Well, it’s that time of year again where I get to thinking about boats and rods and reels and all the gear required to get my season rolling. Number 1 priority is my P2 passenger boat licence for Pegasus…due for renewal this season and that check list alone has more than twenty items. I have her booked into Inland Inflatable Boats in Sligo for next week where Ronan, Tony and the lads will give her the annual service. I am replacing my GPS and fishfinder with a Garmin combo on Tony’s recommendation so I will update you on that when I’m on the water. The first job for that unit will be a survey of the channel to mark any change that might have occurred over the winter months.
When it comes to tackle, I have to admit I have been negligent in the past at ‘winterising’ rods and reels but lo and behold, last October I did a great job, if I may say so myself. (beginning to sound a bit like POTUS) The rags and WD 40 got the job done and all I have to do is replace the lines.
Weather is always an issue for anglers…too much rain or wind or sunshine…did I say SUNSHINE! Yes, that long dry spell we got last year was a bit of a disaster for salmon and sea trout anglers. The water became deoxygenated and the fish became lethargic. Back in the 60’s and 70’s when we had snow in the winter and sunshine in the summer the month of August in particular fished poorly. I would normally head into Killala Bay and do some sea fishing…not that I was very good at it, but you could have some sport on the mackerel and pollack.
When I was a kid I swam in the Moy where the water was crystal clear and you could see every rock and pebble under the water. Unfortunately, our water quality has deteriorated over the years with increased population and industry. Our politicians can talk the talk but they turn a blind eye when it comes to treatment plants, or should I say , the lack of. In the county of Mayo there are only two tertiary treatment plants…one treats sewage and wastewater in Castlebar. The second one treats industrial effluent in Ballina. All others in the county are Primary or Secondary. Not good enough!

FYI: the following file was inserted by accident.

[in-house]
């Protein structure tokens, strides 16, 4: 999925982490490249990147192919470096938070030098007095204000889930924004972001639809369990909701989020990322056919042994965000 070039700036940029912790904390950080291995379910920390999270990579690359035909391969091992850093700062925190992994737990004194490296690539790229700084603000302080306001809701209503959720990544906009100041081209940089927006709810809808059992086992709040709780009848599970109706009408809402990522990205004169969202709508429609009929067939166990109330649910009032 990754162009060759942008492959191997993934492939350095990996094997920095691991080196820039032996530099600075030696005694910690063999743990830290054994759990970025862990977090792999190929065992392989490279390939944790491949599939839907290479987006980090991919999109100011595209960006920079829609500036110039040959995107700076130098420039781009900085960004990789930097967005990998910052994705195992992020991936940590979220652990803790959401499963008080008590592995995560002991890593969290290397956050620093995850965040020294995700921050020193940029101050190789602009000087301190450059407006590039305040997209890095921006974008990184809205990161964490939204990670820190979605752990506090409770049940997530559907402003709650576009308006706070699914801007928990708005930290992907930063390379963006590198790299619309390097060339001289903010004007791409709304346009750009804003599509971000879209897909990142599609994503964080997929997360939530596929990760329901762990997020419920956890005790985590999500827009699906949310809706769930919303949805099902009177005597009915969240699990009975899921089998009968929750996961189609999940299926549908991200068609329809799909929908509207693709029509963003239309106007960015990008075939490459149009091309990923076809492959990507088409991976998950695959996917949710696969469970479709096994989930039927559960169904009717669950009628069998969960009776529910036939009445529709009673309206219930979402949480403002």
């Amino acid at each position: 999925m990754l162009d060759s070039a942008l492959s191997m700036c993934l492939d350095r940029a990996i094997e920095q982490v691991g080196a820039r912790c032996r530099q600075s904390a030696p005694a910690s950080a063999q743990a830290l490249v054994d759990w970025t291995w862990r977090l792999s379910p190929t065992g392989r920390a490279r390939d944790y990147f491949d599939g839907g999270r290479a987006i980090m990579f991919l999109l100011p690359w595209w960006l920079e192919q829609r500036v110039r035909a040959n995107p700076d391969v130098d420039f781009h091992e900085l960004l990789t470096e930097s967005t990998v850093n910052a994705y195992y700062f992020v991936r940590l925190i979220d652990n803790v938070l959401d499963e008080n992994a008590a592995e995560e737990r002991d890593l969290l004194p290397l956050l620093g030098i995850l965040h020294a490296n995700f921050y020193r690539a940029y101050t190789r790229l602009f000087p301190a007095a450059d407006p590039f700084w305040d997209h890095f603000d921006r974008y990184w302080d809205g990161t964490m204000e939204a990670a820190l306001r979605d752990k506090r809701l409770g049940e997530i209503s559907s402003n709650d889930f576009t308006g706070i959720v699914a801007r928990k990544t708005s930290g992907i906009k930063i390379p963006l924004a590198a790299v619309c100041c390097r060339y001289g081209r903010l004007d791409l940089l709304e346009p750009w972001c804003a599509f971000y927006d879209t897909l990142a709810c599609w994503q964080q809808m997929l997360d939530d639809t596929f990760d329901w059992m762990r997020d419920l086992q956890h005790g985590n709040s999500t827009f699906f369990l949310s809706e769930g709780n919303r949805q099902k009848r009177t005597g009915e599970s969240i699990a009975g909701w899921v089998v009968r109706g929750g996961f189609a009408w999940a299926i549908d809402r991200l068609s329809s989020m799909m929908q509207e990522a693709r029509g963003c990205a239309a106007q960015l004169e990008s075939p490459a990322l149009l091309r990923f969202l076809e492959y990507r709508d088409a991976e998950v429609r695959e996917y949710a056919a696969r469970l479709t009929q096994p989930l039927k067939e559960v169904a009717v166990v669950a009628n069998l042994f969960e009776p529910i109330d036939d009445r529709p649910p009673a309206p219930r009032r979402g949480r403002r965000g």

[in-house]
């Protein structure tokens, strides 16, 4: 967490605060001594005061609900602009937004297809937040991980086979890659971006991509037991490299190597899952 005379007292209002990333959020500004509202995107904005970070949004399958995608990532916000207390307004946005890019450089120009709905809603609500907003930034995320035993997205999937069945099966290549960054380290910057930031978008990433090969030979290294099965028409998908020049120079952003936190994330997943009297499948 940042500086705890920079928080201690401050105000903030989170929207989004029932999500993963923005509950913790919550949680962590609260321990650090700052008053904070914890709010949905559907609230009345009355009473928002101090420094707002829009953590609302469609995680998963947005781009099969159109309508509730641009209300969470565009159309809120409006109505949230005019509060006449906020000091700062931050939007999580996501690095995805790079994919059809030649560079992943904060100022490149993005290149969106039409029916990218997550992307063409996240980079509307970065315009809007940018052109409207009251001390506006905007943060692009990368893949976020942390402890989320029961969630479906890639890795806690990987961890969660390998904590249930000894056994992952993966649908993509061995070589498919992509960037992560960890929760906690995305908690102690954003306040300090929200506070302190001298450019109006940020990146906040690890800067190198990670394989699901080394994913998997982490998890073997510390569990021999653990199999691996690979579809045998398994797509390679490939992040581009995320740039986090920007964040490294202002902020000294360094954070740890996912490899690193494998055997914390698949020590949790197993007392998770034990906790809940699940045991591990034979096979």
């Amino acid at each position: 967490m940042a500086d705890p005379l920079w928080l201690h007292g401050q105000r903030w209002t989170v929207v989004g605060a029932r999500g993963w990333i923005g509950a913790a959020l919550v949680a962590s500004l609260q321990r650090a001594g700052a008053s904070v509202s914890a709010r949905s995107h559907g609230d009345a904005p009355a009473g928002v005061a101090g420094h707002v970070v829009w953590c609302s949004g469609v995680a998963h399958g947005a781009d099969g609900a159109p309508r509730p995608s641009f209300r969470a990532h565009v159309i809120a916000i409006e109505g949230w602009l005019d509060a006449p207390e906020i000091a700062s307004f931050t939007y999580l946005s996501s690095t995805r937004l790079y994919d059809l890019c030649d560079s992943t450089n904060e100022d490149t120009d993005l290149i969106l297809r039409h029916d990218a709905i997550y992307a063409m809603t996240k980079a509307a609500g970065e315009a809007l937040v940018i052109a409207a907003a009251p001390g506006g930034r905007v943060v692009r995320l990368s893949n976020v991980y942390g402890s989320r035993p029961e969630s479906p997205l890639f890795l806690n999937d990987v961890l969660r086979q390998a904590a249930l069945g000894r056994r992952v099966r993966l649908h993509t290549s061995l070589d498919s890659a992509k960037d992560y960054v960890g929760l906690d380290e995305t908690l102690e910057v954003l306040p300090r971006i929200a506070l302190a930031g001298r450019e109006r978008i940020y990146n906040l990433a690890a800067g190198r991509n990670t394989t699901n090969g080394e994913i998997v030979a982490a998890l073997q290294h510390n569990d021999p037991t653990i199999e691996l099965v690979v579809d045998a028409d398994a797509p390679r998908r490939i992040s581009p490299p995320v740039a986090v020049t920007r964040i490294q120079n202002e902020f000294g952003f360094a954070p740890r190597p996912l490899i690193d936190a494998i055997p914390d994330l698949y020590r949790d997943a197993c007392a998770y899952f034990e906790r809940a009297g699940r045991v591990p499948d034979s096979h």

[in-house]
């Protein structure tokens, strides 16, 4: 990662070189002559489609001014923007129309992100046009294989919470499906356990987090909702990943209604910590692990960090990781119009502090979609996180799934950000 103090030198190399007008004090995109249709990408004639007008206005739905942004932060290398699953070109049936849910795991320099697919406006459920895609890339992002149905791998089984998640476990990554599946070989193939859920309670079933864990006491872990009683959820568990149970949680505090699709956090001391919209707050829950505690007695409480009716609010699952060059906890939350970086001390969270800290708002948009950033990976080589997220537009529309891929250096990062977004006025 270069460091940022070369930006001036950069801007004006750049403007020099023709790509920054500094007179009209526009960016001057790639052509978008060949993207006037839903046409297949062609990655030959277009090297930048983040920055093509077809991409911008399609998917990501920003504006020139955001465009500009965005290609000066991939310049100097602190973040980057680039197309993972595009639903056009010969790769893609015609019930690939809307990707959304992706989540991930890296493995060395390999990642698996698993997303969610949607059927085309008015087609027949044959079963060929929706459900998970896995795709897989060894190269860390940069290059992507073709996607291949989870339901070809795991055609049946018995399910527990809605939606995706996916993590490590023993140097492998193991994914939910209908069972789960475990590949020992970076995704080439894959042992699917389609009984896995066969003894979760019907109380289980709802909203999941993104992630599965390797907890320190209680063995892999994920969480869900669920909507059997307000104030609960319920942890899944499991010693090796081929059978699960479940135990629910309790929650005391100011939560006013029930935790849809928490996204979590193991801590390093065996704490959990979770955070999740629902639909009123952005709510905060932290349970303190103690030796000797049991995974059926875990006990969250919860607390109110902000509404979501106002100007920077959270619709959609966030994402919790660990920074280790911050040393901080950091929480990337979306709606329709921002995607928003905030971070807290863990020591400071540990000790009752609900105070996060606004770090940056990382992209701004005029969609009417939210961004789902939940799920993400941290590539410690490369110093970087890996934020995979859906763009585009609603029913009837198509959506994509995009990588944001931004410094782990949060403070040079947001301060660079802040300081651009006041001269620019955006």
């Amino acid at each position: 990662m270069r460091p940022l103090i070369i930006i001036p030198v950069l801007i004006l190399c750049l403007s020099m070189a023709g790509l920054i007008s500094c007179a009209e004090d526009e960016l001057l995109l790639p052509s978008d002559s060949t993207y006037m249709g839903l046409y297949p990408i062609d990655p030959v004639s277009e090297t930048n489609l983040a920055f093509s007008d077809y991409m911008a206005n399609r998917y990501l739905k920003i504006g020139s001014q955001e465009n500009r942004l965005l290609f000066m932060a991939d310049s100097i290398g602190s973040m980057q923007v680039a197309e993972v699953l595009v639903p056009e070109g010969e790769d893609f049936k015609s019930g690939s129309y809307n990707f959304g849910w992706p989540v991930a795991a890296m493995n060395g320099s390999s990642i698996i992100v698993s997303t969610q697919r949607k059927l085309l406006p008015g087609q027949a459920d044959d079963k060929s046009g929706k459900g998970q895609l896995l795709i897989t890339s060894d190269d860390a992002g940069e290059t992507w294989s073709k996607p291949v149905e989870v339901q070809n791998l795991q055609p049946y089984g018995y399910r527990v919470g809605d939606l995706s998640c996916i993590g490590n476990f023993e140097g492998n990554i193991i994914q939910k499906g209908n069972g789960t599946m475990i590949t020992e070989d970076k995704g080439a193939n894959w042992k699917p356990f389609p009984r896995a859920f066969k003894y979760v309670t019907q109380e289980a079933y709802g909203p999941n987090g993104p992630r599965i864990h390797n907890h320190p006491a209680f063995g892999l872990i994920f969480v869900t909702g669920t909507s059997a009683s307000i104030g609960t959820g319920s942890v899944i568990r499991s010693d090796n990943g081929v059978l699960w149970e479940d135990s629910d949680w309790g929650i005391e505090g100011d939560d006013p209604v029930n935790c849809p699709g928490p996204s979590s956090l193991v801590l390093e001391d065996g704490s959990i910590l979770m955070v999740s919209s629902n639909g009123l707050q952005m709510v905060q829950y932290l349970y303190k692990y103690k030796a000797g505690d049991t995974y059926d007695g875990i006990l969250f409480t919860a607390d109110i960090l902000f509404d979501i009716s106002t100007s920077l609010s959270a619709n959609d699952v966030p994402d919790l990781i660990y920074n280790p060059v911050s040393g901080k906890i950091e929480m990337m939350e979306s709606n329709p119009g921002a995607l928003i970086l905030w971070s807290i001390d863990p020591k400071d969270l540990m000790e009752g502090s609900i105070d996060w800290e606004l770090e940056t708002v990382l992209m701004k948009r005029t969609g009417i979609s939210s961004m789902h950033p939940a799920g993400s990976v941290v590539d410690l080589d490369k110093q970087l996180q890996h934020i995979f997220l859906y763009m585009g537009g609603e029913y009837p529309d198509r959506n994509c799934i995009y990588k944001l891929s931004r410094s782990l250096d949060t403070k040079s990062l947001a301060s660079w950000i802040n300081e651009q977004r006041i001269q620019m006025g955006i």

In Europe there is an environmental awareness amongst politicians with a massive increase in upgraded treatment plants. In France the River Seine and its tributaries are now home to more than 40 species of fish, according to environmental watchdog Naturparif. Eels and salmon have made a comback in small numbers. In Germany the river Reine is cleaner and less polluted. As a result they are losing a fish called Zander. Theses fish are very shy and like murky heavily coloured water. The Reine is now too clean for them! It’s the same story in England…salmon (admittedly in small numbers) and seals have returned to the river Thames.
Our Sea Trout season opens April 17 on the Moy Estuary so we need a couple of weeks dry weather to allow water levels to drop before then. Fingers crossed…and a little Prayer to St Peter would also help!
Tight lines everyone… Judd